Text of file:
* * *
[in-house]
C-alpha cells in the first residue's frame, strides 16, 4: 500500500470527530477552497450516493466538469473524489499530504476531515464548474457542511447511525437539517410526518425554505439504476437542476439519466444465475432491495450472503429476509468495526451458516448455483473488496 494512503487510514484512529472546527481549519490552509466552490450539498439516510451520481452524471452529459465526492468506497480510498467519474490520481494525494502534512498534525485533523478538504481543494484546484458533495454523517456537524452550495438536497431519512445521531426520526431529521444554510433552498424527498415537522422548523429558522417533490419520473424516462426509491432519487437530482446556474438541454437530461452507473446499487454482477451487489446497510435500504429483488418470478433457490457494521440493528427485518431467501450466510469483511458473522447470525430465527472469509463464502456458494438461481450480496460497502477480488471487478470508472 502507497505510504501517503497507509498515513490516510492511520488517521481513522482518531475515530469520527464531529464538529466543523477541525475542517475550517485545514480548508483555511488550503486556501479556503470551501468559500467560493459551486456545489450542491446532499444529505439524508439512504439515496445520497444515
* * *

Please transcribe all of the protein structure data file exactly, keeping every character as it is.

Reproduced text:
[in-house]
C-alpha cells in the first residue's frame, strides 16, 4: 500500500470527530477552497450516493466538469473524489499530504476531515464548474457542511447511525437539517410526518425554505439504476437542476439519466444465475432491495450472503429476509468495526451458516448455483473488496 494512503487510514484512529472546527481549519490552509466552490450539498439516510451520481452524471452529459465526492468506497480510498467519474490520481494525494502534512498534525485533523478538504481543494484546484458533495454523517456537524452550495438536497431519512445521531426520526431529521444554510433552498424527498415537522422548523429558522417533490419520473424516462426509491432519487437530482446556474438541454437530461452507473446499487454482477451487489446497510435500504429483488418470478433457490457494521440493528427485518431467501450466510469483511458473522447470525430465527472469509463464502456458494438461481450480496460497502477480488471487478470508472 502507497505510504501517503497507509498515513490516510492511520488517521481513522482518531475515530469520527464531529464538529466543523477541525475542517475550517485545514480548508483555511488550503486556501479556503470551501468559500467560493459551486456545489450542491446532499444529505439524508439512504439515496445520497444515